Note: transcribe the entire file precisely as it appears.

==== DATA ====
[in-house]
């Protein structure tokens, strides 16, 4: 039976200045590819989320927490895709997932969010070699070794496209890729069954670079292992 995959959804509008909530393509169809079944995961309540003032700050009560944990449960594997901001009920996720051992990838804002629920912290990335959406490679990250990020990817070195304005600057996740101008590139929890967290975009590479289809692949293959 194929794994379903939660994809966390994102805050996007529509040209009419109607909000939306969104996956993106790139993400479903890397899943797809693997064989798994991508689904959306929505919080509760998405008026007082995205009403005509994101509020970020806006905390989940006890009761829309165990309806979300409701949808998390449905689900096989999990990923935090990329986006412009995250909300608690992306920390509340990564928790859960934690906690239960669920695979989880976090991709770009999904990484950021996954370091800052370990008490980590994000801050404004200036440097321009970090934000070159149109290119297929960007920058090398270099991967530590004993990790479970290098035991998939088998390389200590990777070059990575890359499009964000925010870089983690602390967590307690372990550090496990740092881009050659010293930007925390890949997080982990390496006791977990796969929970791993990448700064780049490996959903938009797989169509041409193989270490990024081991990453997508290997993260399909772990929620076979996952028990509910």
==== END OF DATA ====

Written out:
[in-house]
């Protein structure tokens, strides 16, 4: 039976200045590819989320927490895709997932969010070699070794496209890729069954670079292992 995959959804509008909530393509169809079944995961309540003032700050009560944990449960594997901001009920996720051992990838804002629920912290990335959406490679990250990020990817070195304005600057996740101008590139929890967290975009590479289809692949293959 194929794994379903939660994809966390994102805050996007529509040209009419109607909000939306969104996956993106790139993400479903890397899943797809693997064989798994991508689904959306929505919080509760998405008026007082995205009403005509994101509020970020806006905390989940006890009761829309165990309806979300409701949808998390449905689900096989999990990923935090990329986006412009995250909300608690992306920390509340990564928790859960934690906690239960669920695979989880976090991709770009999904990484950021996954370091800052370990008490980590994000801050404004200036440097321009970090934000070159149109290119297929960007920058090398270099991967530590004993990790479970290098035991998939088998390389200590990777070059990575890359499009964000925010870089983690602390967590307690372990550090496990740092881009050659010293930007925390890949997080982990390496006791977990796969929970791993990448700064780049490996959903938009797989169509041409193989270490990024081991990453997508290997993260399909772990929620076979996952028990509910």